English kings Henry I and King John.
IN one of the Cottonian manuscripts (Julius, E. IV.), a brief metrical chronicle of the kings of England, which has been attributed to John Lidgate (1), and which was composed soon after the 10th Hen. VI., is illustrated by a series of singular and bold drawings of the monarchs whose reigns it commemorates. Two of these figures are given on the accompanying plate, which were intended to represent Henry the First and King John. The costume of King John is rather remarkable, particularly the high clogs which he has on his feet.
A GERMAN NOBLE COSTUME.
Life on a castle. Ready to leave.
Chatelaine advances at the head of the procession. Mounted on a hatchet near by stands a page. On the right the lord dressed in green. Trumpet and bells lead the way. Miniature of the Breviary of Cardinal Grimani, attributed to Marciana Biblioteca of S.Marc, Venice. Fifteenth century.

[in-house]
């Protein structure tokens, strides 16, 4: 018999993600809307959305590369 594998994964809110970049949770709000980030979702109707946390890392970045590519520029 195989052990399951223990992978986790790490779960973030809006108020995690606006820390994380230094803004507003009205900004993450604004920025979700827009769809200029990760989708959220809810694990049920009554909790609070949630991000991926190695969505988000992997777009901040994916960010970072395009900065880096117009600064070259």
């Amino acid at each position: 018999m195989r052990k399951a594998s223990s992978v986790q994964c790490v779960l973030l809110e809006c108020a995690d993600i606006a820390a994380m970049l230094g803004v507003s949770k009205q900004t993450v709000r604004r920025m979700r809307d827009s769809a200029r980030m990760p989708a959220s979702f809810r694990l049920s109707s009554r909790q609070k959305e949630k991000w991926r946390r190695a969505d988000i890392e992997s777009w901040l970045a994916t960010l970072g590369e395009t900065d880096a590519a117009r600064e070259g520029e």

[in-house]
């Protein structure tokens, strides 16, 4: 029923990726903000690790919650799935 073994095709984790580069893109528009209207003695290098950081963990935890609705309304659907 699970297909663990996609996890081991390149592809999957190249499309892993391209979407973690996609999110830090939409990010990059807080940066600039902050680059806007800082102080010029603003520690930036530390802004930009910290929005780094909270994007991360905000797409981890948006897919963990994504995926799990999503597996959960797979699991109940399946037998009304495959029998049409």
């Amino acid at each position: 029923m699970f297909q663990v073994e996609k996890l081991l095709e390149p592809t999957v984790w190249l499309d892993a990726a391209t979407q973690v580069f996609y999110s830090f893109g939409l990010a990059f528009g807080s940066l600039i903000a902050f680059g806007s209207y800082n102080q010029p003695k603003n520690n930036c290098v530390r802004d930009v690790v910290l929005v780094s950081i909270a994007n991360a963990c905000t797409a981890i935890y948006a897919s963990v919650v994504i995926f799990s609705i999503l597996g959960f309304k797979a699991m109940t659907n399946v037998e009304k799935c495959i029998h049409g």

PROCLAMATION OF A TOURNAMENT.
Edward III. (13 November 1312 – 21 June 1377) from the Anjou Plantagenet dynasty, was king of England and Wales from 1327 to 1377 and is considered one of the most important English rulers of the Medieval times.
A FRENCH LADY OF RANK. 15th century.
COURTIERS OF THE TIME OF RICHARD II.
Anjou-Plantagenêt ruling dynasty
ABOVE all other periods in the history of England, that of the weak Richard II. was remarkable for the variety and gaiety of its fashions. The satirists and reformers of the day were zealous and loud in their outcries against the extravagance of the higher classes.
William Longespée, 1st Earl of Salisbury (1167-1226, also William I Longespée or Lungespée).
MUCH of romantic interest is attached to the name of Longuespee. The first of the name, who is represented in our plate, was the son of King Henry II. by his celebrated mistress, Fair Rosamond.
King Richard II. 1367-1400.
Richard II (Richard Plantagenet, also known as Richard of Bordeaux 1367-1400), King of England from 1377 to 1399.
PERHAPS no monarch under the same circumstances ever enjoyed so great a share of the sympathy of posterity, as the ill-fated, though at the same time (it must be confessed) ill-deserving Richard II.